Everyone needs a little push to excel

April 17, 2016 | Posted in: Early Learners, Elementary, High School, Middle Years

Some students need a little something extra to ensure they’re successful at school. Even gifted students need enrichment and accelerated programs to challenge and enable them to make continuous progress.

That’s why the Fonda-Fultonville Central School District in Fonda, NY, instituted the Young Scholars program this year in its mission to empower and challenge every student. Twenty students participate in the STEM-based program. The students were screened based on performance on the exams, and how they scored on state assessments, as well as teacher recommendations.

“I like the science experiments. We get to learn things we don’t learn in our regular classes,” Sheridan Taylor said.

“In my other classes I don’t feel challenged. But in this class, there are things that I don’t already know,” Tyler Couture said.

Programming for gifted and talented students is not mandated in New York, so funding for those programs is not available. However, Fonda-Fultonville Superintendent of Schools Thomas Ciaccio said it was important to establish this board of education-approved initiative as a new way to challenge the district’s brightest students.

Young Scholars is administered by the Washington-Saratoga-Warren-Hamilton-Essex (WSWHE) BOCES, and aims to meet the needs of high ability students in grades 4-6 who have reasoning skills in the top 1 or 2 percent of students in their age group nationwide, as measured by the School College Ability Test (SCAT).

New York education law defines gifted pupils as “those pupils who show evidence of high performance capability and exceptional potential in areas such as general intellectual ability, special academic aptitude and outstanding ability in visual and performing arts. Such definition shall include those pupils who require educational programs or services beyond those normally provided by the regular school program in order to realize their full potential.”

How do I know if my child is gifted?

The New York State Advocacy for Gifted and Talented Education (AGATE) says there are several ways you can get your child tested to determine levels of giftedness.

  • If your child is entering kindergarten or you have just moved into a new school district in New York, the local public schools may be able to provide testing services through a specialist or school psychologist.
  • If this is not an option, you can seek an outside independent counseling service in your area. AGATE recommends one that has psychologists who specialize in gifted issues.
  • You can contact your local Board of Cooperative Educational Services (BOCES) to find out if they have a specialist on staff who may be able to offer suggestions or recommendations.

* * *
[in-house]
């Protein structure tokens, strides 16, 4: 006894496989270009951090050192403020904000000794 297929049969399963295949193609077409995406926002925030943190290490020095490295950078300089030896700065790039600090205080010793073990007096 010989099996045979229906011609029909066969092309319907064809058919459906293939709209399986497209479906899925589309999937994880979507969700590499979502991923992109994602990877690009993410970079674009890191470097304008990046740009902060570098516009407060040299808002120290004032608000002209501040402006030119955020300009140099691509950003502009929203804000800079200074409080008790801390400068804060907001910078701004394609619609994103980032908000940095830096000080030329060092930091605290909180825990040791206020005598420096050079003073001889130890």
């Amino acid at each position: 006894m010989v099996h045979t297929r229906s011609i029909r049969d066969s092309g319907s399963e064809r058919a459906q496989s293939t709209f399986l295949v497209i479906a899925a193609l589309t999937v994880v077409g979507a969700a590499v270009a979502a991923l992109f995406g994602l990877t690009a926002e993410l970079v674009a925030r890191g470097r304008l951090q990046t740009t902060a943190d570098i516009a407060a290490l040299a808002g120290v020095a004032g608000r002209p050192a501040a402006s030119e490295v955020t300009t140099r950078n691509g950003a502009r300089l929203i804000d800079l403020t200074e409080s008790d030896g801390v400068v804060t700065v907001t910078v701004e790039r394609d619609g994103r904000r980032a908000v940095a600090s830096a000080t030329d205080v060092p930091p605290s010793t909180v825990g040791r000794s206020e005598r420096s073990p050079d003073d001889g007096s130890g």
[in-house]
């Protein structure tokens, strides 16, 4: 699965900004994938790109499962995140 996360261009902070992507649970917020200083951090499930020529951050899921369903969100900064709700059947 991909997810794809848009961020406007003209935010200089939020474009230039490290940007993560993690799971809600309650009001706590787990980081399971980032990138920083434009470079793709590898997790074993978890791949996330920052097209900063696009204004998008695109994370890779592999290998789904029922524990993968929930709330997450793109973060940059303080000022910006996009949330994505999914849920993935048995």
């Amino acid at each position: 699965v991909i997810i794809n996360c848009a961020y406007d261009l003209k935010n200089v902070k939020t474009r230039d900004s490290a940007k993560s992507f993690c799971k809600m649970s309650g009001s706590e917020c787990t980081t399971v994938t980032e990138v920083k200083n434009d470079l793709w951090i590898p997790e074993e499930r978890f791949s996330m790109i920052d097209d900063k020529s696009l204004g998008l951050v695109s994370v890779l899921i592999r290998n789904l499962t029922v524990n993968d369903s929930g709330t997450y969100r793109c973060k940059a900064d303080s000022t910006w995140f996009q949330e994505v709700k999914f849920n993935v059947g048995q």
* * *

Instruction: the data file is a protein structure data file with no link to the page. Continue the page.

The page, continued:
The National Association for Gifted Children (NAGC) says the characteristics of gifted children are diverse, and they do not exhibit the same characteristics all of the time. However, the NAGC says there are common characteristics that many gifted individuals share:

  • Unusual alertness, even in infancy
  • Rapid learner; puts thoughts together quickly
  • Excellent memory
  • Unusually large vocabulary and complex sentence structure for age
  • Advanced comprehension of word nuances, metaphors and abstract ideas
  • Enjoys solving problems, especially with numbers and puzzles
  • Often self-taught reading and writing skills as preschooler
  • Deep, intense feelings and reactions
  • Highly sensitive

Availability of programming

The NAGC says because the federal government does not provide guidance or have requirements for gifted services, students encounter a range of services from state to state and even district to district.

The problem for those students, then, is how they are challenged when districts don’t provide such programming.

Mike Frollo, a 30-year school psychologist with Hamilton-Fulton-Montgomery BOCES, said there still may be opportunities at your school district even if there isn’t a specific program in place.

“Gifted and talented programs aren’t mandated, so the funding doesn’t exist,” he said. “That’s why you will see at a lot of schools, teachers and parents have picked up the ball.”

Frollo said volunteer-based programs have emerged such as Odyssey of the Mind, LEGO robotics and after-school enrichment programs.

“Since the funding isn’t there, it often has to be a creative outlet,” Frollo said. “The nice thing about those opportunities is that parents can take the lead and approach the district about these extracurricular activities. Most of the time, superintendents welcome it with open arms.”

Frollo said his best advice to parents of gifted students is to ensure communication with their child’s teachers.

“If a student shows artistic ability, the art teacher will see it, and likewise with the other subjects,” he said. “In their jobs and their lives, these realms are special to the teacher, so they will know which museums to visit and who can serve as a resource.”

Online resources for parents

By: Heather Nellis
Copyright ©2016 by Parent Today and Capital Region BOCES; Used with permission

Tags: ,